A synthetic laboratory population of the diamondback moth, Plutella xylostella (L.), was used to test the F2 screen developed for detecting the frequency of rare resistance alleles to Cry1Ac and Cry1C toxins of Bacillus thuringiensis (Bt). Of the 120 single-pair matings set up, 106 produced enough F2 families for screening of Cry1Ac or Cry1C resistance alleles using both transgenic broccoli and an artificial diet overlay assay with a diagnostic dose. When using Bt broccoli plants as the F2 screen method, only one F2 family was detected for Cry1Ac resistance and no family was detected for Cry1C resistance. Six families were detected for either Cry1Ac or Cry1C resistance using the diet assay. The survivors in the diagnostic diet assay were crossed with the resistant individuals to confirm their resistance genotypes. Four F2 families were confirmed to contain one copy of an allele resistant to Cry1Ac in the original single-pairs and four other F2 families contained an allele resistant to Cry1C. Our results suggest that using transgenic plants expressing a high level of a Bt toxin in an F2 screen may underestimate the frequency of resistance alleles with high false negatives, or fail to detect true resistance alleles. The diagnostic diet assay was a better F2 screen method to detect alleles, especially for the Cry1Ac resistance with monogenic inheritance in the diamondback moth. The estimated probabilities of false positives and false negatives were 33 and 1%, respectively, for detecting Cry1Ac resistance at the allele frequency of 0.012 using the diagnostic diet assay. Careful validation of the screening method for each insect-crop system is necessary before the F2 screen can be used to detect rare Bt resistance alleles in field populations.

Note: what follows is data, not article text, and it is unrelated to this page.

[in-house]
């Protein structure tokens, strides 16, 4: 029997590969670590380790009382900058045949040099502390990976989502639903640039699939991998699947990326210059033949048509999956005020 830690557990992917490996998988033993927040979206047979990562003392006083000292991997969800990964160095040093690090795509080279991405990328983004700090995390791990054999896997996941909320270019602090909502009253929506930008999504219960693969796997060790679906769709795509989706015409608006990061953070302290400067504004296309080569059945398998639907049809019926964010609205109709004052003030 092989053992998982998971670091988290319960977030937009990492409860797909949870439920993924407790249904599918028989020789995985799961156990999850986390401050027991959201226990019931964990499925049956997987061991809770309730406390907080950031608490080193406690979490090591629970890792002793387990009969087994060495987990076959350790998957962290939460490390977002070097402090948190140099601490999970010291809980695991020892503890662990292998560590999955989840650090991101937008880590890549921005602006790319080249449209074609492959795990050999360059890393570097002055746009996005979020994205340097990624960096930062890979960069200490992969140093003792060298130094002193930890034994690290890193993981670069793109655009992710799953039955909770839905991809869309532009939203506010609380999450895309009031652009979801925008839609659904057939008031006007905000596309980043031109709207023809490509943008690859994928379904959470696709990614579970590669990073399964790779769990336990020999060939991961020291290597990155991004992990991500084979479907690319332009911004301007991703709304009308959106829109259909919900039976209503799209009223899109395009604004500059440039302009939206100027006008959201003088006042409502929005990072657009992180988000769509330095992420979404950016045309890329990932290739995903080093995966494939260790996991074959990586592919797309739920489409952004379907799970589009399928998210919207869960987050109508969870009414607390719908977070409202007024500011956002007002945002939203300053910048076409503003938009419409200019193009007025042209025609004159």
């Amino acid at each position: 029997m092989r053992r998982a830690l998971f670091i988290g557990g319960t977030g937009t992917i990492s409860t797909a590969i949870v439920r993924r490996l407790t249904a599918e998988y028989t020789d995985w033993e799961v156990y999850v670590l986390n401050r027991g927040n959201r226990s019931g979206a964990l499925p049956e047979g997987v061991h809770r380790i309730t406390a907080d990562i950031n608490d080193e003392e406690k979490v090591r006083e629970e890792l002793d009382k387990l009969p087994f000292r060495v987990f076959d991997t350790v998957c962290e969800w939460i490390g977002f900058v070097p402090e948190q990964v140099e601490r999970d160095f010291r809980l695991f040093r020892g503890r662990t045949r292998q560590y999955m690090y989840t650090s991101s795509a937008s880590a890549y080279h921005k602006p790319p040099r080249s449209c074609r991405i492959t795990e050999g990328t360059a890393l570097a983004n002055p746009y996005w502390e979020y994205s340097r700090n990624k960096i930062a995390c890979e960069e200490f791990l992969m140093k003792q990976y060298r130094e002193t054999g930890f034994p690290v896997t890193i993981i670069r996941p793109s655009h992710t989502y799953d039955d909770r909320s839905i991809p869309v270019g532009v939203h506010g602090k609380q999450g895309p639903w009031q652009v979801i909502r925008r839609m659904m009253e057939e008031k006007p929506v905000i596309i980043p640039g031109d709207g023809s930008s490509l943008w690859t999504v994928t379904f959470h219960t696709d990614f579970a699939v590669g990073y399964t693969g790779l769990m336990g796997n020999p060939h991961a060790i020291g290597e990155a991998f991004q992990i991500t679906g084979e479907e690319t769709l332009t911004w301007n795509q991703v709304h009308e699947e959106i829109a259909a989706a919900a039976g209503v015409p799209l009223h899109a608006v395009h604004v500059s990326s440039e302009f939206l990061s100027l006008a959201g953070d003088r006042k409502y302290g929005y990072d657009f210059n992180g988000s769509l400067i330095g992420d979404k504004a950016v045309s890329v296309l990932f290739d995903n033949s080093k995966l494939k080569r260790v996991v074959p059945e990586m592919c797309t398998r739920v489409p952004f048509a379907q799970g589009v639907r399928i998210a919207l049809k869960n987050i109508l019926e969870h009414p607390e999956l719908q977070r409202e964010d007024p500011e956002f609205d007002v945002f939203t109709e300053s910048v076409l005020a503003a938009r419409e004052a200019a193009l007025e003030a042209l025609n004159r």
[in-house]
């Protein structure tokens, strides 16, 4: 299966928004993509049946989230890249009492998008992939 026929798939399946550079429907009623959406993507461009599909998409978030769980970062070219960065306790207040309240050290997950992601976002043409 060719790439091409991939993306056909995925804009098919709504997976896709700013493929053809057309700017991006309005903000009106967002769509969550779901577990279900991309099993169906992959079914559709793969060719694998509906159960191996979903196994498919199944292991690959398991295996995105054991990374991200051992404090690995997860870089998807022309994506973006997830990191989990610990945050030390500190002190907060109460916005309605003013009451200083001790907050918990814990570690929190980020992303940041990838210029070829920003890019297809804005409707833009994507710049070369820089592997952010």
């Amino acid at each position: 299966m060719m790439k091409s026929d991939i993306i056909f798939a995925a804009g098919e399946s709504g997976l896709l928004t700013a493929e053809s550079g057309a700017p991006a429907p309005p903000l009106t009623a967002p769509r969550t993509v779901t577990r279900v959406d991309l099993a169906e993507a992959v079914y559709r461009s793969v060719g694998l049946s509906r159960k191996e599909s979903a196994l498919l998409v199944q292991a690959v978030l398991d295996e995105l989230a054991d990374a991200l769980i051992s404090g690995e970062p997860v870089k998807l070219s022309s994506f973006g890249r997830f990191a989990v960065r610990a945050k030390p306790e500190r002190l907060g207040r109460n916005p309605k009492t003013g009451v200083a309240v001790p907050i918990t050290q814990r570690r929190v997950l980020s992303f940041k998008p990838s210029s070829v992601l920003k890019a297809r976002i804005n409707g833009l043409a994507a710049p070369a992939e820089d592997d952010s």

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Vol. 95 • No. 1